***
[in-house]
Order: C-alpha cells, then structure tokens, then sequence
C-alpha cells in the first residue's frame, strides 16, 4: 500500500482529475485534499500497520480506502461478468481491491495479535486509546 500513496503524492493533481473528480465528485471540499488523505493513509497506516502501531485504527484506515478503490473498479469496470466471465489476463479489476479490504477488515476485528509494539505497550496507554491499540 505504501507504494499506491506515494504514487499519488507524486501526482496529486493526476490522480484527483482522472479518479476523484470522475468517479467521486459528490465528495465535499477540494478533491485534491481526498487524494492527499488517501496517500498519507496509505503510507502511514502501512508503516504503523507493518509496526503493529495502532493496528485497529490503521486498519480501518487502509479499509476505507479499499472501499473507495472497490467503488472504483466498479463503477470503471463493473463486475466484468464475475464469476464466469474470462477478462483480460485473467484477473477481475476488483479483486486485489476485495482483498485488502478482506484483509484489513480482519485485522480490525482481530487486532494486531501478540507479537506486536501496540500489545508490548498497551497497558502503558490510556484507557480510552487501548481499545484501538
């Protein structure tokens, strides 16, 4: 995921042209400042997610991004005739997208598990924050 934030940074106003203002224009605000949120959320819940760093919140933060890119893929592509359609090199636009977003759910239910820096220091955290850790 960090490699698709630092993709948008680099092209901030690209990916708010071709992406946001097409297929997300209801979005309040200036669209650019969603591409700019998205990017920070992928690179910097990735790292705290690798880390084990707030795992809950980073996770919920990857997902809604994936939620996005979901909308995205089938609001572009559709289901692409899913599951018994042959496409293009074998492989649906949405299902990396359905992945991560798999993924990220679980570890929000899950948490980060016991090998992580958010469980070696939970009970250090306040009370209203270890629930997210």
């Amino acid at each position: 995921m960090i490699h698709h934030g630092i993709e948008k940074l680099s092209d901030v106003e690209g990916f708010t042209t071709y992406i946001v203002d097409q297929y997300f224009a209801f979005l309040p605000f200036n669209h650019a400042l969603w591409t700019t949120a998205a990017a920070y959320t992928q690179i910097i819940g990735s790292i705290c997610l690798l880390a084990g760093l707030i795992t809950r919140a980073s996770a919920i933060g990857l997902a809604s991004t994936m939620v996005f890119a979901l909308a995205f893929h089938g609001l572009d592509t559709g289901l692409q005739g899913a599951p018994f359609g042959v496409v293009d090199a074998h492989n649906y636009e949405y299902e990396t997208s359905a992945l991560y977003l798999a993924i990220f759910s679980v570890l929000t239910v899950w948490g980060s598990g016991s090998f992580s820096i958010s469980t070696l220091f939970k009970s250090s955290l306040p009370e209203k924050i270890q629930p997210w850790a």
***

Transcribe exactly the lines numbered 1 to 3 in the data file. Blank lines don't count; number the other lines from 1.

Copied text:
[in-house]
Order: C-alpha cells, then structure tokens, then sequence
C-alpha cells in the first residue's frame, strides 16, 4: 500500500482529475485534499500497520480506502461478468481491491495479535486509546 500513496503524492493533481473528480465528485471540499488523505493513509497506516502501531485504527484506515478503490473498479469496470466471465489476463479489476479490504477488515476485528509494539505497550496507554491499540 505504501507504494499506491506515494504514487499519488507524486501526482496529486493526476490522480484527483482522472479518479476523484470522475468517479467521486459528490465528495465535499477540494478533491485534491481526498487524494492527499488517501496517500498519507496509505503510507502511514502501512508503516504503523507493518509496526503493529495502532493496528485497529490503521486498519480501518487502509479499509476505507479499499472501499473507495472497490467503488472504483466498479463503477470503471463493473463486475466484468464475475464469476464466469474470462477478462483480460485473467484477473477481475476488483479483486486485489476485495482483498485488502478482506484483509484489513480482519485485522480490525482481530487486532494486531501478540507479537506486536501496540500489545508490548498497551497497558502503558490510556484507557480510552487501548481499545484501538